The 10th Annual Latino Trendsetter Awards will honor Jorge Luis Cachiero, Chairman of the Dyson College of Arts & Sciences Performing Arts Department of Pace University, in a November 29 ceremony hosted by Jorge Ramos of Telemundo in New York City. Produced by LatinTRENDS Magazine, the annual awards celebrate excellence and recognizes groundbreaking leaders in business, education, entertainment, art, health, community service, and more.

Jorge Luis Cacheiro, Chairman of the Dyson College of Arts & Sciences Performing Arts Department, has been a leading university theater innovator for almost two decades.

As a director, Cacheiro has a long history of working on new plays. He has directed world, U.S. and west coast premieres of plays by such prominent playwrights as Harry Kondoleon, David Lindsay-Abaire, Eduardo Machado and Luis Santeiro, in theaters ranging from New York Theater Workshop, Circle Repertory, INTAR in New York, Echo Theater in Los Angeles and the Magic Theater in San Francisco.

For the past ten years, Cacheiro has also focused on creating cultural bridges between the United States and his native Cuba. The work includes pursuing academic agreements between Cuba’s Institute of Superior Arts and American universities, bringing Cuban theater artists to the U.S., and most recently directing in Havana, Cuba. In 2010, with the Latin American premiere of Jorge Cortinas’ Canto del Pozo Ciego, Cacheiro became the first American director invited to lead a Cuban company. TCG and the Andrew Mellon Foundation generously supported this production. He returns to direct again in Havana in 2013.

On November 29 in New York City, he will be celebrated at the 10th Annual Latino Trendsetter Awards and scholarship gala for his leadership in the Hispanic community along with 17 other notable Latino achievers. Click here to learn more about Cachiero’s fellow honorees.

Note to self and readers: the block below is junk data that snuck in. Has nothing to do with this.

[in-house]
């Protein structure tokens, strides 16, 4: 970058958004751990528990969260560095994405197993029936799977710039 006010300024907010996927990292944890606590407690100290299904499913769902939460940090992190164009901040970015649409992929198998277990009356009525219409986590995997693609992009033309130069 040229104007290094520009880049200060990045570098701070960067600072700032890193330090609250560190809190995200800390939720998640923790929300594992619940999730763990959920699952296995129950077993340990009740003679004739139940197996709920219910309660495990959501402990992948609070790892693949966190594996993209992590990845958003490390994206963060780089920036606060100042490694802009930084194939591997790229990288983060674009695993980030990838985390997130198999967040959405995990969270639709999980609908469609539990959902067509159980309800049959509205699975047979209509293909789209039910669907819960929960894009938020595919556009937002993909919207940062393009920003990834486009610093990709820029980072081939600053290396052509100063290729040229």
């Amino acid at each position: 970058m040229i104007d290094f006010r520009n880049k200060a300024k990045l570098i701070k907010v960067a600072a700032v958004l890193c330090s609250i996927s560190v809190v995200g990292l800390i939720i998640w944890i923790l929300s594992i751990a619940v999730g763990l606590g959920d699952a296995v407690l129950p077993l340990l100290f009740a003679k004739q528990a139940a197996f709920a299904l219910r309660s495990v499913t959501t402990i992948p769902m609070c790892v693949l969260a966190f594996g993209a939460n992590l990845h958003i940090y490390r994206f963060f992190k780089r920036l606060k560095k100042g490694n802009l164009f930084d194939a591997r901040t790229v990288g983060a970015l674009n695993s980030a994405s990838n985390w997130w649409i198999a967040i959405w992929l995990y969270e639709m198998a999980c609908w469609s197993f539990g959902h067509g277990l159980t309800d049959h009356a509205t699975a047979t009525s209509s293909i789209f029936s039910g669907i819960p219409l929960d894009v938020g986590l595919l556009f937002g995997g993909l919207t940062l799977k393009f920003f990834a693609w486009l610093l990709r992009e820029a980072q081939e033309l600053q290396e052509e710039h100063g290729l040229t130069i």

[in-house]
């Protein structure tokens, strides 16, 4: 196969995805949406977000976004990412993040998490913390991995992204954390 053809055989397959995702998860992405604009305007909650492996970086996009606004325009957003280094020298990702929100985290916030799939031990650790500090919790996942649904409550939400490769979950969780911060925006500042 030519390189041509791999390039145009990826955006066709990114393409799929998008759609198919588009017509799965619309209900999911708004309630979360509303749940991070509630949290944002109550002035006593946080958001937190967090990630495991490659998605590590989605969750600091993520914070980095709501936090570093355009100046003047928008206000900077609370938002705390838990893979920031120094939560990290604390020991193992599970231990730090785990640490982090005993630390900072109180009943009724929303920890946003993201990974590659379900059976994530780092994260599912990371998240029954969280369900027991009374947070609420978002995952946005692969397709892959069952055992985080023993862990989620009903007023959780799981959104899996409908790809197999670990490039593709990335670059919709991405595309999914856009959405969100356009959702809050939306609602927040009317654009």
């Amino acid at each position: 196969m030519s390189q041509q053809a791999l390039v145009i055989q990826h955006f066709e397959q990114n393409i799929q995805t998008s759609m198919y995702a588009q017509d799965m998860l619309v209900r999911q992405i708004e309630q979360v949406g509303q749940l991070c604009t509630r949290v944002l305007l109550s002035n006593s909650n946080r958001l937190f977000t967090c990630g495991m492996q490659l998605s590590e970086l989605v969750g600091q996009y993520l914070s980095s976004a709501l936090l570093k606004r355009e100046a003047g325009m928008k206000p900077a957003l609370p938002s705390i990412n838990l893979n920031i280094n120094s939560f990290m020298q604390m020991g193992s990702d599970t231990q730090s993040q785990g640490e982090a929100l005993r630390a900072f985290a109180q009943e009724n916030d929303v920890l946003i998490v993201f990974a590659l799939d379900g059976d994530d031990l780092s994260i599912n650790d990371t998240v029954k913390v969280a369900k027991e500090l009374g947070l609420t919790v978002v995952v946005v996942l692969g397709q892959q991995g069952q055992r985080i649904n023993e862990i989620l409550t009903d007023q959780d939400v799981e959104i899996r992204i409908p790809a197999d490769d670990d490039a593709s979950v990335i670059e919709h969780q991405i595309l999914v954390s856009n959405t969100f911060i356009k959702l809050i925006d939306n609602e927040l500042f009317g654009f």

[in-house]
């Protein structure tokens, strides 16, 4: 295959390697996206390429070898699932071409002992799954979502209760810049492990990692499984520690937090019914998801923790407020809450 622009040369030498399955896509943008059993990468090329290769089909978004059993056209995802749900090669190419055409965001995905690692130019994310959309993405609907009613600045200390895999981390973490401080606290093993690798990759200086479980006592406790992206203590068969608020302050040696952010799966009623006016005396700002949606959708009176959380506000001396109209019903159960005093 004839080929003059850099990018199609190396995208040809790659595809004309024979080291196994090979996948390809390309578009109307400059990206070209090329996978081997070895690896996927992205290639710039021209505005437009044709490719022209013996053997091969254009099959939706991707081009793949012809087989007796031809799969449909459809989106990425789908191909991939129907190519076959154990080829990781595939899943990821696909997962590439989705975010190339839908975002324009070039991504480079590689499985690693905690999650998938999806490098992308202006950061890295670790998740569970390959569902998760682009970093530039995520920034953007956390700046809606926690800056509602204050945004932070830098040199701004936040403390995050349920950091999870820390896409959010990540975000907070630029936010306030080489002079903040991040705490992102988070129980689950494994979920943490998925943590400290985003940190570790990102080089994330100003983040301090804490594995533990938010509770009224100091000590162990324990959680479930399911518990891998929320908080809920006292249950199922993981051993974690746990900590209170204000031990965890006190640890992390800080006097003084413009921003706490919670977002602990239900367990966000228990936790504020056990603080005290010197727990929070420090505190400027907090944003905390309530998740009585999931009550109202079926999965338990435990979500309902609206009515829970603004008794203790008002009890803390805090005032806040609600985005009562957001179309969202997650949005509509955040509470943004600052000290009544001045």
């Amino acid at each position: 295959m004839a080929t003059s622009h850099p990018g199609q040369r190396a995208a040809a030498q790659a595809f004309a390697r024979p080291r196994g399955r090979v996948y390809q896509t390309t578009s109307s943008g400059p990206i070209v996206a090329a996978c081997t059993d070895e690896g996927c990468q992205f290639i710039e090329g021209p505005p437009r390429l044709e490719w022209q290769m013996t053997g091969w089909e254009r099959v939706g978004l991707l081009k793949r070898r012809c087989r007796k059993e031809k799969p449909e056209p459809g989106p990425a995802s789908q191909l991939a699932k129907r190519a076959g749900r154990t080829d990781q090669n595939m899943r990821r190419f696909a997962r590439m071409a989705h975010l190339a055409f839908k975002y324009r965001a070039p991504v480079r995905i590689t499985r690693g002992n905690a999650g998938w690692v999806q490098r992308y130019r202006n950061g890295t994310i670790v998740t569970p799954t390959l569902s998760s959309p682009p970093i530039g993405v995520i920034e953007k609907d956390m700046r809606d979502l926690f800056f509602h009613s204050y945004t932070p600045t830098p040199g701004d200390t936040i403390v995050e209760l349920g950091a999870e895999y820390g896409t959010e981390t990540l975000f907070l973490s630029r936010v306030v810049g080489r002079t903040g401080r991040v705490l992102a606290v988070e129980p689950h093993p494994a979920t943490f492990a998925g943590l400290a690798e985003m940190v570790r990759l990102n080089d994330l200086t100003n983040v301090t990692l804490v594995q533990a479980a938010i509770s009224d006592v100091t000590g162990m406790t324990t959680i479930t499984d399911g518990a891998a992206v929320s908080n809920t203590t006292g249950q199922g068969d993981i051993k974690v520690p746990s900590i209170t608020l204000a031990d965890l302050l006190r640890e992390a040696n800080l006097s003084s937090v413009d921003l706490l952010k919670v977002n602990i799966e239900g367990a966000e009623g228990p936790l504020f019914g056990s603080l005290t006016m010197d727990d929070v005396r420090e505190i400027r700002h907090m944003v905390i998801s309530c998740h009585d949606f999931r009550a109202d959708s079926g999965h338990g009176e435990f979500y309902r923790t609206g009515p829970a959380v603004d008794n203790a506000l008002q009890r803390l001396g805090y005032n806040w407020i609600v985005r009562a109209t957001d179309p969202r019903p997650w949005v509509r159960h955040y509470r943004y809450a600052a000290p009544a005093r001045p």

A personal profile, also appearing on LatinTRENDS “Meet the Trendsetters” website, is below.

Q & A

Where were you born & raised?
I was born in Havana, left at 4, and grew up in Queens NY.

Share some memories of your childhood.
There are many memories but two very strong memories as a
young boy are leaving Cuba and a lot of family I never saw again,
and then entering the American school system as a young boy not
speaking a word of English. Shock, shock, shock. You develop
tough skin quick.

What is some of your favorite music?
Favorite music – is electric blues. I love it’s soul and it’s wail!
Favorite artists — so, so many— including Beny More (can’t do the
accent on this keyboard), Bob Dylan, Billie Holiday, Derek and the
Dominoes, Beatles, Stones, Sinatra.

What does being Latino mean to you?
Latino – it’s a belief and pride in both our culture and in our case,
our unique American experience. We have all had to climb our
own mountains to get here, but we can never forget who came
before us or who will come after. Much of my work in Cuba is about this, it supersedes politics which
are always temporary compared to the human spirit – people who are forever.

As an honoree, what do you hope to accomplish?
Being a trendsetter winner is an honor and most importantly
an affirmation of my path, of opening dialogue among our
community and not being afraid to think BIG.

What advice would you give a young Latino looking to enter your field?